This photo is a bridge over the Mississippi River near New Orleans.

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Join the Two Writing Teachers blog for the Slice of Life Challenge.

Not every student is made to be a mentor.  A common thought about gifted kids is to encourage them to mentor other students.  As a teacher of gifted, I’ve seen students who work well with other students and I’ve seen those who don’t.  I feel it is important to know a student well before pushing him/her to help other students.

I haven’t taught Chloe long, but I knew she would make a great mentor. She is confident without being condescending.  She’s enthusiastic about whatever we are doing in class and spreads that enthusiasm.  So when I asked her if she wanted to teach her regular class about color poems, she literally jumped up and down.

At NCTE I grabbed an Advanced Reader’s Copy of Polly Diamond and the Magic Book by Alice Kuipers and Diana Toledano. I also picked up a teacher’s guide which led me to the color poem pattern from Read, Write, Think.  (Polly writes a color poem that her teacher loves.) Chloe wanted to write a color poem like Polly.

First she chose her favorite color, pink, and made a list of pink things.  We talked about figurative language and how she could use it in her poem.  Chloe wrote this poem:

Pink is cotton candy.

Pink is a horn of a unicorn.

Pink is my blanket.

Pink is a flower.

Pink tastes like bubble gum.

Pink smells like a rose.

Pink sounds like a violin.

Pink feels like a pillow.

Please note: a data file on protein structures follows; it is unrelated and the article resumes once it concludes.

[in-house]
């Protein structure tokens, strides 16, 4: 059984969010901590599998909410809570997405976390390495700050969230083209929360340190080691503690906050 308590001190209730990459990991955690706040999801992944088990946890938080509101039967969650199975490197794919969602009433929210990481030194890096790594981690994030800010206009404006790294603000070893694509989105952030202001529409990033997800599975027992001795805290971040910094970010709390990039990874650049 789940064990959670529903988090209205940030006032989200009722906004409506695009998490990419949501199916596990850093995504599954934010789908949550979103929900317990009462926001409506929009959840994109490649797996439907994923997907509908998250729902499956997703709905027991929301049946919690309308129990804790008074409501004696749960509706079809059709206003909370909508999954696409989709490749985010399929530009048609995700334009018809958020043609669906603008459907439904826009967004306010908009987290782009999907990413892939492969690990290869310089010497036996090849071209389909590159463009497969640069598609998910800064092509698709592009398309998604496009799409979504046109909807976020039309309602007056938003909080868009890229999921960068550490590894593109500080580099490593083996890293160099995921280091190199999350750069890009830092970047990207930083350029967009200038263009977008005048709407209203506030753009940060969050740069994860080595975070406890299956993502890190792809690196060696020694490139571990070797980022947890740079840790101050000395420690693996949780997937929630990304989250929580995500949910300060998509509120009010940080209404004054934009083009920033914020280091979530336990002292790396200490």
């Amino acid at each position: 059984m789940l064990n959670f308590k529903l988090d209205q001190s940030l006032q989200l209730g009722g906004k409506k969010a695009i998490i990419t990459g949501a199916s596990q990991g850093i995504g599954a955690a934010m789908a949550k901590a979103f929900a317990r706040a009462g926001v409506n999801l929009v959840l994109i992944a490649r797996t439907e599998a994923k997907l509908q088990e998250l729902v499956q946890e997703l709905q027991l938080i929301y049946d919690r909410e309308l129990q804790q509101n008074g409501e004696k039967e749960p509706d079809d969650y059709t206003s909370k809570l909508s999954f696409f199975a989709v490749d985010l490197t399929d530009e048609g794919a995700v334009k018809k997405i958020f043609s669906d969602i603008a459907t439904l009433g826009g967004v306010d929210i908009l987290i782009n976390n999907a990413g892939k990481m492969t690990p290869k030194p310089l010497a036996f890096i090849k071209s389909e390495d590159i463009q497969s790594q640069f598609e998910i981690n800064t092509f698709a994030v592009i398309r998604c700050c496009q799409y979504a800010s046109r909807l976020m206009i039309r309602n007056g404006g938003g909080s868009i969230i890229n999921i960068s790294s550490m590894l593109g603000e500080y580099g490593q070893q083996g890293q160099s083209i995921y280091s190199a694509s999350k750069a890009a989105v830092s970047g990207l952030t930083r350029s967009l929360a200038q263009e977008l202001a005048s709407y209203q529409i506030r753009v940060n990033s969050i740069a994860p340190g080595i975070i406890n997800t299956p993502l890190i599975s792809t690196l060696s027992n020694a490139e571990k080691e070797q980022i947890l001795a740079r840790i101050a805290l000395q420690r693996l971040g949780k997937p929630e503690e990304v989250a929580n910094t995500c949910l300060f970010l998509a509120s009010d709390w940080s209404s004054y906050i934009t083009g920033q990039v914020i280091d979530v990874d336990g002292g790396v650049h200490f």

Pink looks like my mom’s lips.

Pink makes me beautiful.

Pink is magnificent!

When Chloe shared her poem with her classmates, they were ready to write their own.  Having a form helped.  Her friends selected their own favorite colors and used the form to guide their writing in their writing notebooks.  As she walked from group to group, Chloe checked in to see what they needed help with.  She was patient and helpful.  Her classmates were focused and serious about their writing.  Chloe was a proud teacher.

Writing is hard work!

 

by second grader Kelsie.

 

 

 

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Slice of Losing a Life

Join the Two Writing Teachers blog for the Slice of Life Challenge.

I put off going to visit.

I took my time finishing a prayer blanket. Then busy days kept me away. Until Sunday.  I knew I needed to go before it was too late.

I knocked tentatively on the door.  No answer.  Another knock. No answer.  I hung the bag with the blanket inside on the door handle and tip-toed back to my car.  I texted her daughter, “I left a package at the door.”

She responded, “No one answered the door?  I’m not home.  They must be on the back patio.”

I turned my car around.  Ok, here I go.  I walked around to the back and met her husband and her sister.  “I have the monitor, so I can hear her,” her husband said. “It’s time for her medicine. It’s a good time to visit.  She will be more alert.”

“You may be shocked to see her,” he added.  I remembered seeing my husband’s father near death.  I felt prepared.

I wasn’t prepared.

She lay in the bed. Her face pale, almost stone-like, but still soft and warm.  I lay next to her, placed the blanket over her, and cried.

When I spoke her name, she opened her eyes.  Did she see my tears?  She tried to reach out to hug me, but her arms had no direction.  I held her hand and rambled:

“You are beautiful.

You are a queen.

I love you.

God is with you.”

She mumbled.  I didn’t understand her words.

I think she said, “I’m sick.”